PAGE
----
‘The Stratford Upon Avon & Midland Junction Railway’ (or S.M.J.) was a small independent railway company which ran a line across the empty, untouched centre of England. It visited the counties of Northamptonshire, Warwickshire, Oxfordshire and a little of Buckinghamshire, only existing as the SMJ from 1909 to 1923. In 1923 the S.M.J.became a minor arm of the London Midland and Scottish (L.M.S.), then in 1948 'British Railways' 

Gone but not forgotten: "the damsel is not dead, but sleepeth"


SMJ Forum

Burton Dassett Cableway 1 Reply

Please find attached a copy of the OS 6" map 1888 - 1913 series that illustrates the subject cable-way (called a tramway on the map) and also the Burton Dassett sidings. This cable-way is mentioned by Arthur Jordan in hos book on the SMJ at pp45, he…Continue

Started by Dave Hayward. Last reply by Mark Reader Feb 22.

Greetings from Bidford & a question re. Arrow river bridge at Broom 6 Replies

Hello everyone, I've just signed up. I'm a lifelong railway enthusiast originally from Dorset; my earliest memory is of being on the train from Wareham to Swanage. I see a few familiar names on here so some of you may know me from the Scalefour…Continue

Started by Simon Stevens. Last reply by Simon Stevens Jan 22.

Banbury Merton Road Shed and Britannia Works Tramway 8 Replies

By any chance does anybody have a reasonable photograph of Banbury Merton Road Loco Shed? If so I would like to include into some private research I am intending to share with a small informal group of enthusiasts, it would be greatly…Continue

Started by Dave Hayward. Last reply by Colin Franklin Dec 30, 2020.

Michael Mccarthy 2 Replies

I too have received this unusual email, I would think that it a scam. This is the second time I have received it and will always delete it.Continue

Started by Paul Loveday. Last reply by Nicholas Hemming Dec 30, 2020.

SMJ photos

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This is bridge 166 on the Hartwell road out of Roade - as suggested by Jim this might be the unidentified pic location - the view is looking down from the bridge towards the camera. In the distance can just be seen the white water tower that still stands next to the WCML at Roade. This bridge has now totally gone, along with most traces of the trackbed.

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Comment by Mike Smith on November 4, 2015 at 23:07

This started my interest in the SMJ, I live right where this bridge use to be and always wondered what it looked like

Comment by Richard Woods on March 30, 2013 at 15:32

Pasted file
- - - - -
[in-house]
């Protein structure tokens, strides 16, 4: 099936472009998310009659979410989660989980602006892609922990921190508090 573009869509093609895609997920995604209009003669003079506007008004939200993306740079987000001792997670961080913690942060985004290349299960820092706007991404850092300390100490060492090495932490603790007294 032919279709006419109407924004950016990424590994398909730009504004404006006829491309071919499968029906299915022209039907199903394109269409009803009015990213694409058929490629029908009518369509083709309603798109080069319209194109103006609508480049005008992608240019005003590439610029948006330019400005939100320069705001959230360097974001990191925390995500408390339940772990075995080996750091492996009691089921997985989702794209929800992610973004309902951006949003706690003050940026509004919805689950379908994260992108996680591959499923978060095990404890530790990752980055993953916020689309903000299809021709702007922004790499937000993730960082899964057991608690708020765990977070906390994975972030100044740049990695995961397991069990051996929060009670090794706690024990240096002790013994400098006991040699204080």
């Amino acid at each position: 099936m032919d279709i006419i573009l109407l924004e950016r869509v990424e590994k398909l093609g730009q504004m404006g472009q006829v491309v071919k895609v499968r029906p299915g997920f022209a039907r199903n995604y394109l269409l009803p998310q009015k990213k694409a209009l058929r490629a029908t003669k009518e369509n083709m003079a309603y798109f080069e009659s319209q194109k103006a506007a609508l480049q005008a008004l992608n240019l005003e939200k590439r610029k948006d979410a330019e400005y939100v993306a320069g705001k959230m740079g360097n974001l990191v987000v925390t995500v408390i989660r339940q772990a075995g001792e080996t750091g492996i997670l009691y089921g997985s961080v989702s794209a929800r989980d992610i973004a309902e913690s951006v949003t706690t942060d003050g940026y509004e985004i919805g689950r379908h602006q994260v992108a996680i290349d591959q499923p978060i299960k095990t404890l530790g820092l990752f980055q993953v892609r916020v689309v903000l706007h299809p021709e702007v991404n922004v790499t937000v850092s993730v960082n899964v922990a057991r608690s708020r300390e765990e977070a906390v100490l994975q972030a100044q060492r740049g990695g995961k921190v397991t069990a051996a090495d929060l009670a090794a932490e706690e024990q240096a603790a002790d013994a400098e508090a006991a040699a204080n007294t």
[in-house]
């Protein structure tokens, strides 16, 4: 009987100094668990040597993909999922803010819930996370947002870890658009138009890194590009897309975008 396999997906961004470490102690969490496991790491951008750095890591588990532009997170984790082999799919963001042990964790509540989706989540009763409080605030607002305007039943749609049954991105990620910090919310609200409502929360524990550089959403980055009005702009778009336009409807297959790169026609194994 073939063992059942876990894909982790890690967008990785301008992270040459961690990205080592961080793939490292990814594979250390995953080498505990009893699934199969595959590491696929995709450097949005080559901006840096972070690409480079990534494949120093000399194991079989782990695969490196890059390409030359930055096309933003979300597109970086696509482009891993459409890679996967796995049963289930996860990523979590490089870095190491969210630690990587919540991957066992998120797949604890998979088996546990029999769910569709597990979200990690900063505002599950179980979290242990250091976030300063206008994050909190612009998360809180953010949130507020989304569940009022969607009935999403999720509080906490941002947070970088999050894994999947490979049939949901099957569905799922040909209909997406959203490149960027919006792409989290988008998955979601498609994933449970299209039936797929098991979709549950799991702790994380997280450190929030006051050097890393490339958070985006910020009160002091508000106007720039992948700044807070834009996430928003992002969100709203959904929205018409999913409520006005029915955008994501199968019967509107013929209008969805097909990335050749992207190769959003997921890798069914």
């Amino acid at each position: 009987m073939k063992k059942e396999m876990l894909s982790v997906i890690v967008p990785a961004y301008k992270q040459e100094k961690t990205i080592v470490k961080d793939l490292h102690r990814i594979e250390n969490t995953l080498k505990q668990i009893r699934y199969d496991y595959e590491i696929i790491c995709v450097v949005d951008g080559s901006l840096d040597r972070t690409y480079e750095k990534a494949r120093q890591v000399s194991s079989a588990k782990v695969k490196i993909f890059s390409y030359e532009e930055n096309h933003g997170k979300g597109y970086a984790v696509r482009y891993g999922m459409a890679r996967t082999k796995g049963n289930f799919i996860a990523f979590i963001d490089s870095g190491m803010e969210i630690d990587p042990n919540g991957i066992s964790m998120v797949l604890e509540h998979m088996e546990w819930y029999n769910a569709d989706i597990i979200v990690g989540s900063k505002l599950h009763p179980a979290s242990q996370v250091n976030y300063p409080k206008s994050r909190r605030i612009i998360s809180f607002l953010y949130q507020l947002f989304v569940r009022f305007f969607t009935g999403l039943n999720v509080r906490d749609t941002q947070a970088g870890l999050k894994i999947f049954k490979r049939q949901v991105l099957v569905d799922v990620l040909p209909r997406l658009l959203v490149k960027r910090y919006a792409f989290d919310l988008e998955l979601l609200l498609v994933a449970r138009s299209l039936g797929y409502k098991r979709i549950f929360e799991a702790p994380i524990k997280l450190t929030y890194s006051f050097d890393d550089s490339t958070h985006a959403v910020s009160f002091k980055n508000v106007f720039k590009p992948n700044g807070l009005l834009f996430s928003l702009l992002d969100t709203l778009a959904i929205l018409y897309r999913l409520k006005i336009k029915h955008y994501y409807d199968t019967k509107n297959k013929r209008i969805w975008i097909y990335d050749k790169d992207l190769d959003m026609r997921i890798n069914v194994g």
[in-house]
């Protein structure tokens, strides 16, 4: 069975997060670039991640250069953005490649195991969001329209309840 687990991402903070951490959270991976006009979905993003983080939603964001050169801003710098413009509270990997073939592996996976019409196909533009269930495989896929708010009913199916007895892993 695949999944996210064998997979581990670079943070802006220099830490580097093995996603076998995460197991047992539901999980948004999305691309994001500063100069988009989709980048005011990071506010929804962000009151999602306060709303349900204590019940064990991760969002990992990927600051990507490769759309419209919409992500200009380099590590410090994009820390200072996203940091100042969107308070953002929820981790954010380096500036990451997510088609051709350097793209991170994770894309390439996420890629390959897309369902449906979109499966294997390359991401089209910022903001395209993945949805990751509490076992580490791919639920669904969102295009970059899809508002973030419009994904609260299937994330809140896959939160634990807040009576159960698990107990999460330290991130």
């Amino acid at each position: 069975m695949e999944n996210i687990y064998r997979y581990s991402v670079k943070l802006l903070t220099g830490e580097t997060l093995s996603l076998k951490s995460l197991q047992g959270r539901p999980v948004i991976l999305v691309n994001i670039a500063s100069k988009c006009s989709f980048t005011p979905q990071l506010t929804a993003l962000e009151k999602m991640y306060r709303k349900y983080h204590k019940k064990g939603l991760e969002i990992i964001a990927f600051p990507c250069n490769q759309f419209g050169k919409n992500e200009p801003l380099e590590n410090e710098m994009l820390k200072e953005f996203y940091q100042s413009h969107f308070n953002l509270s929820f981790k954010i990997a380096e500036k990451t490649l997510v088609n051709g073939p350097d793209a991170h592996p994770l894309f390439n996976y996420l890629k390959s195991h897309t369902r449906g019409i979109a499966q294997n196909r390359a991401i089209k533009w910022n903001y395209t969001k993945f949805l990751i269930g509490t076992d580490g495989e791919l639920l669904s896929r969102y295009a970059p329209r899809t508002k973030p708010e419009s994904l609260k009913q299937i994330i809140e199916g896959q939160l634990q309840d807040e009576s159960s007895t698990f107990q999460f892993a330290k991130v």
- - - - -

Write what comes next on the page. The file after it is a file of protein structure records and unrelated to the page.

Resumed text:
I know of bridge 157 between Showsley and Stoke Bruerne and bridge 168 between Hartwell and the M1 are both single arched bridges that could accommodate double track, although some of the underline bridges around Easton Neston are definitely not for double track.

Comment by Barry Taylor on March 29, 2013 at 12:10

I think that you are right Richard - I've blown up the original shot and you can just about make out the shape. Looking at one or two of the other (single span) bridges on the route, they could also have accommodated double. I wonder why some were built as double arches and others not - must be an obvious answer that I am not thinking of. Perhaps we should also add the 'style ' of each bridge to the bridges list on the website as an historical record - oh dear - another little project!

Comment by Richard Woods on March 28, 2013 at 23:51

Looking at it, it's definitely a double arched bridge, if you look closely enough on the right of the visible arch, you can just see the edge of a second arch, and also the bridge parapet continues to the right way beyond the visible arch, long enough to include a second one. And the design is identicle to the Ashton Road bridge, which was built for double track use, making it highly likely that a bridge just 300 yards down the line would also be built for proposed double track, even though double track was never implemented. Richard

Comment by Barry Taylor on March 28, 2013 at 12:54

Glad to be of help Richard!

Actually. looking at this pic more closelyI now wonder whether this bridge was a single arch type - or was it a twin arch like the one across the Ashton road? The undergrowth here obscures the view, and certainly the trackbed is only single line width, but I wonder whether it was constructed like the other one for possible double track?

Anyone out there know?

Comment by Richard Woods on March 27, 2013 at 20:45

Marvellous! I've been wondering about this bridge for a number of years!

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